One of the biggest misconceptions when it comes to hypertrophy (the scientific term for muscle growth) is that the only factor in building bigger muscles is lifting heavier weights—and that one automatically leads to the other. This myth has been perpetuated for decades by the bodybuilding and fitness industries, as well as by bodybuilders themselves. The fact is that the key to increased muscular hypertrophy is increased intensity—though genetics can play a role in just how big your muscles can become.

Sure, lifting heavier and heavier weights over time is itself one way to increase intensity. The downside is that lifting heavy can lead to muscle, joint, and tendon pain and injuries and eventual burnout. When you use intensity techniques, you can use less weight, so there's less wear and tear on your body. It also provides a break from the usual way you train and can help you break through plateaus, and it gives you the ability to develop your mind-muscle connection.

[IFFB pro] Marco Rivera shortens his rest-pause, drops some weight, and feels the burn.

IFFB pro Marco Rivera shortens his rest-pause, drops some weight, and feels the burn.

When you learn to focus less on how much iron you can hoist, and more on the techniques you use to hoist it, you're on the road to maximizing your body's muscular potential.

Why the Myth Persists

There are several reasons why the "bigger weights = bigger muscles" myth won't die. The first and most obvious reason is that when people first start working out regularly, their body usually responds quickly with lots of new muscle growth. Without much knowledge of how hypertrophy works, it's logical to think you should just keep piling on the weight…until you injure yourself or hit a plateau.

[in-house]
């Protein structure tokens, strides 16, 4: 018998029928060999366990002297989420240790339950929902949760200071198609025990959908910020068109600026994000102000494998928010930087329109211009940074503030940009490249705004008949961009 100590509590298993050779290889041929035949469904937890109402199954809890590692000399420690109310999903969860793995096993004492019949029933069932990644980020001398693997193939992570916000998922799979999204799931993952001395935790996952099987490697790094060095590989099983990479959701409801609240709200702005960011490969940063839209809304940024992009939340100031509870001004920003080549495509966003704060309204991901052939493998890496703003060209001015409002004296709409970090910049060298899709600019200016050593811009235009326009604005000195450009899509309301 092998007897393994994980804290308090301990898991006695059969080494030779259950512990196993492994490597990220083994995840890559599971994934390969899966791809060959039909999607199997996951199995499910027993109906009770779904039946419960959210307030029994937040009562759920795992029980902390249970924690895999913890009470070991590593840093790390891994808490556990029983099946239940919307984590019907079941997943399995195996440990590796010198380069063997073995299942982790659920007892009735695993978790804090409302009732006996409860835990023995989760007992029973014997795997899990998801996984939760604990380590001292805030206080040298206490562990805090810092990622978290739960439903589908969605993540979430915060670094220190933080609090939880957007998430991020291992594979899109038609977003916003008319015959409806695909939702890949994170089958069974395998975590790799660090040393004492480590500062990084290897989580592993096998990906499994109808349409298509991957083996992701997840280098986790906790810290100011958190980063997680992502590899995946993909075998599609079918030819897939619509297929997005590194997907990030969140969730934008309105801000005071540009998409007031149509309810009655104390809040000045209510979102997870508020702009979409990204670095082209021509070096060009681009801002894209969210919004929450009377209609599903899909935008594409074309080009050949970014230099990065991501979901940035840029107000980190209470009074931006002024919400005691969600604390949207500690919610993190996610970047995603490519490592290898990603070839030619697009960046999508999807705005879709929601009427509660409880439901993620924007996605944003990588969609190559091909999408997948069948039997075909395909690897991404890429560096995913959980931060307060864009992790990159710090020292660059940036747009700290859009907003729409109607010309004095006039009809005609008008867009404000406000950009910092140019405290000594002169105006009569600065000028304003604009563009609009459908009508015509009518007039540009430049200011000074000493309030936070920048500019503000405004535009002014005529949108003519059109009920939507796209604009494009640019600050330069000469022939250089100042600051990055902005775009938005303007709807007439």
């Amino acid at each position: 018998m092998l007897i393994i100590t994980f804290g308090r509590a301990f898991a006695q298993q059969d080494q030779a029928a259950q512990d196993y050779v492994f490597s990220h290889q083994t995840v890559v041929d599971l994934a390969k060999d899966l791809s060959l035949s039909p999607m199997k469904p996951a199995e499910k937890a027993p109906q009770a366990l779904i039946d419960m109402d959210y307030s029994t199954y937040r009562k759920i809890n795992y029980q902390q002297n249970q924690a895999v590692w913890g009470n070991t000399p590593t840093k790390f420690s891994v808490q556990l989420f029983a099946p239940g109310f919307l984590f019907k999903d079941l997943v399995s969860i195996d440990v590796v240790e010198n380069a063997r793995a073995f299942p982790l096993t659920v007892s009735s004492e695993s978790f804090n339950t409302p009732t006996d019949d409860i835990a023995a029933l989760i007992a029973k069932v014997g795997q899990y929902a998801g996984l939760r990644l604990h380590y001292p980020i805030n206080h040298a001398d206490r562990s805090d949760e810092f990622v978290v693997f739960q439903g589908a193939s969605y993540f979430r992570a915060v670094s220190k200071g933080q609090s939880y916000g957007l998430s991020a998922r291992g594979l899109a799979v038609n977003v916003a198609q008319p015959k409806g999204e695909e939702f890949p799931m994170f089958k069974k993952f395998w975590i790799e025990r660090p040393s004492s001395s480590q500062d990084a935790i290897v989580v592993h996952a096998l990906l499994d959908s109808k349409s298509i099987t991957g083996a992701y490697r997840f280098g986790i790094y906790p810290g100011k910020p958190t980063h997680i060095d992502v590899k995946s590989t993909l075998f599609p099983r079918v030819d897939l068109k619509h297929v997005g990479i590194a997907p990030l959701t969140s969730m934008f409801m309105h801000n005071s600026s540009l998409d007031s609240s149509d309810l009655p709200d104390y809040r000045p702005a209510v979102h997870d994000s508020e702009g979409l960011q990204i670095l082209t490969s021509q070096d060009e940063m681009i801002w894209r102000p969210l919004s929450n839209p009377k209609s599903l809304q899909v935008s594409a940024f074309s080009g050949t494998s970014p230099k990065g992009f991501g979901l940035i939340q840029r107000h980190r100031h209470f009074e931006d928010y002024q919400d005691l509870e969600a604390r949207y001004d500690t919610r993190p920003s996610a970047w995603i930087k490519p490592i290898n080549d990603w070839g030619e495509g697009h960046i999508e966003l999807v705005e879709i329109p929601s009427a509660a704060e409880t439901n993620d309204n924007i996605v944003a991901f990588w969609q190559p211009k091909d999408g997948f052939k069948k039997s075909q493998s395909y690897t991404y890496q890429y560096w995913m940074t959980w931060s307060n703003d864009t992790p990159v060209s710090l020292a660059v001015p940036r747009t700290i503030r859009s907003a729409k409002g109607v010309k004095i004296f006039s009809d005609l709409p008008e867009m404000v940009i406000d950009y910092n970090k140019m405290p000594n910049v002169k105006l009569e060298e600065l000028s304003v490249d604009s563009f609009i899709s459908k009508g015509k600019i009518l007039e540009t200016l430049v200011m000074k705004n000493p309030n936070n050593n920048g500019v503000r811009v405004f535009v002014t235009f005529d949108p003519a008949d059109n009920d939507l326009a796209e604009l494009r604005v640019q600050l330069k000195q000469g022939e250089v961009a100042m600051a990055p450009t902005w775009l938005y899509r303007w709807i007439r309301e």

Beginner lifters also see bodybuilders in the gym and on the internet lifting super heavy and figure: "Hey, this guy's chest is so big because he's benching 10 reps at 315. I need to bench that, too!" But for most people, comparing yourself to an IFBB pro bodybuilder is a bad idea. These men and women have worked hella hard to get where they are. You could work hella hard, too, but unless you have the right genetics, your odds of making it into this elite group of athletes are not great.

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In my experience, a lot of these elite lifters don't realize the role genes have played in their success. They think that if everybody else in the gym just lifted harder and heavier the way they do, they'd be swole just like them. Without those genes, though, you can build an amazing physique— just maybe not a showstopper.

It's Intensity, Not Poundage, That Builds Muscle

So, what builds muscle? Intensity. But remember, intensity is intensely personal. I can grimace, grunt, and groan, throw the weights around and get them to sound the Lunk Alarm on me at Planet Fitness, but at the end of the day, intensity is subjective. Only you can feel how hard you're working. No one else in the gym can get inside your head and body and experience what you're experiencing.

Is lowering your reps and piling on the weights from workout to workout the way to increase intensity? Definitely. But after a while you're going to hit a wall in your ability to increase both your strength and your muscle mass—and to do it without tearing up your joints. It's best to have a few tricks up your sleeve.

Some other intensity-increasing techniques aren't as glamorous, but they're effective and, quite honestly, they'll seriously challenge you if you work them hard! Here are four of my favorites:

1. Shorten the Rest Periods Between Your Sets

This is one of the easiest ways to increase intensity. How long do you rest between sets? Don't know? Time yourself, then work on reducing those times. Shortening your rests means you'll probably have to lower the weight you lift.

Shorter rest periods

With shorter rests between sets, powerlifter and NPC competitor Oluseye Osinowo ramps up the intensity of his deadlifts.

We've all seen those guys blasting max weights in the gym, then sitting there for 3-4 minutes between sets as they get their breath back. That's not going to happen when you're resting 30-45 seconds. You're lowering the weight but increasing the intensity, which means you're still lifting hard!